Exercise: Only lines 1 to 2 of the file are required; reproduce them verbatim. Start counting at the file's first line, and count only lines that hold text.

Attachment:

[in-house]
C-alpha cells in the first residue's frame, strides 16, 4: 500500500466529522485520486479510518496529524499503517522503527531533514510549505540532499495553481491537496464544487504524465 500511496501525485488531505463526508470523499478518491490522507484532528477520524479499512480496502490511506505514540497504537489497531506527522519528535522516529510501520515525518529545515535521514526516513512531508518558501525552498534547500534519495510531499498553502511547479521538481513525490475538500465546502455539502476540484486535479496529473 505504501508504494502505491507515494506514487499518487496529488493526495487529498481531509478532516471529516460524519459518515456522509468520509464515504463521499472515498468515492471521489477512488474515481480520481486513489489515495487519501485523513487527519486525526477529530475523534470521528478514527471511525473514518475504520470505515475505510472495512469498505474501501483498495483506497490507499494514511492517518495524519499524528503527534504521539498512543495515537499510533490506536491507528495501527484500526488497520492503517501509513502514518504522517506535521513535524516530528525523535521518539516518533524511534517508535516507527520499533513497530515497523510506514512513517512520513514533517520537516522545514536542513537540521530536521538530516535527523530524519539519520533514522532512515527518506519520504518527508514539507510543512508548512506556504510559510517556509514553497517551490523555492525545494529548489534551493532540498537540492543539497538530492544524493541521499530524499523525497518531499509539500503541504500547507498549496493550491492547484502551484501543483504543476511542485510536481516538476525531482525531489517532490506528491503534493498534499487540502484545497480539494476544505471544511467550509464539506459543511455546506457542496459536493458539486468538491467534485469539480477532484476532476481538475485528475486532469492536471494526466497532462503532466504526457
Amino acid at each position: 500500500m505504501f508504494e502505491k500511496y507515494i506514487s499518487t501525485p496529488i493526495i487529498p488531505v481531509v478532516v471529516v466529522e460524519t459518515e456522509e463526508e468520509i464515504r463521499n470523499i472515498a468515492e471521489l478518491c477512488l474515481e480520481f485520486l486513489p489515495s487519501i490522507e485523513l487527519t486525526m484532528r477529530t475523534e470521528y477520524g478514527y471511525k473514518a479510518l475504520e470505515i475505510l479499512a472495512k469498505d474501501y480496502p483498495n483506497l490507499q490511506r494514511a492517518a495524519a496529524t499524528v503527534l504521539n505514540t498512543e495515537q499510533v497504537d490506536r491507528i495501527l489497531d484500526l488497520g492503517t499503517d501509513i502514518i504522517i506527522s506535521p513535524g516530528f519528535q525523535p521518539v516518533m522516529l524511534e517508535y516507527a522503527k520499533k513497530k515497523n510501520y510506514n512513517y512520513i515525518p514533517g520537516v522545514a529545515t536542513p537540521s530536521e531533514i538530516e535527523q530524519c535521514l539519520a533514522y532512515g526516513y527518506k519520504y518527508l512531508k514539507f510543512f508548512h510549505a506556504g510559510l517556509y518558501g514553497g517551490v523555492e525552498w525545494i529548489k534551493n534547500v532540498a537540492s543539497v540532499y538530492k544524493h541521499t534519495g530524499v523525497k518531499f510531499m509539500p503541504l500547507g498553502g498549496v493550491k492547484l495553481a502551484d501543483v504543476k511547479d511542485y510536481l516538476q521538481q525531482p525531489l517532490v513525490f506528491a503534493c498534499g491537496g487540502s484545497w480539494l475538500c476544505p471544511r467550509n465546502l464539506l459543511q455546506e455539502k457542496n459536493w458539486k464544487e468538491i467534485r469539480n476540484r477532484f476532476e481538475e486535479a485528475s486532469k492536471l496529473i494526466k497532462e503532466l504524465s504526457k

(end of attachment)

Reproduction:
[in-house]
C-alpha cells in the first residue's frame, strides 16, 4: 500500500466529522485520486479510518496529524499503517522503527531533514510549505540532499495553481491537496464544487504524465 500511496501525485488531505463526508470523499478518491490522507484532528477520524479499512480496502490511506505514540497504537489497531506527522519528535522516529510501520515525518529545515535521514526516513512531508518558501525552498534547500534519495510531499498553502511547479521538481513525490475538500465546502455539502476540484486535479496529473 505504501508504494502505491507515494506514487499518487496529488493526495487529498481531509478532516471529516460524519459518515456522509468520509464515504463521499472515498468515492471521489477512488474515481480520481486513489489515495487519501485523513487527519486525526477529530475523534470521528478514527471511525473514518475504520470505515475505510472495512469498505474501501483498495483506497490507499494514511492517518495524519499524528503527534504521539498512543495515537499510533490506536491507528495501527484500526488497520492503517501509513502514518504522517506535521513535524516530528525523535521518539516518533524511534517508535516507527520499533513497530515497523510506514512513517512520513514533517520537516522545514536542513537540521530536521538530516535527523530524519539519520533514522532512515527518506519520504518527508514539507510543512508548512506556504510559510517556509514553497517551490523555492525545494529548489534551493532540498537540492543539497538530492544524493541521499530524499523525497518531499509539500503541504500547507498549496493550491492547484502551484501543483504543476511542485510536481516538476525531482525531489517532490506528491503534493498534499487540502484545497480539494476544505471544511467550509464539506459543511455546506457542496459536493458539486468538491467534485469539480477532484476532476481538475485528475486532469492536471494526466497532462503532466504526457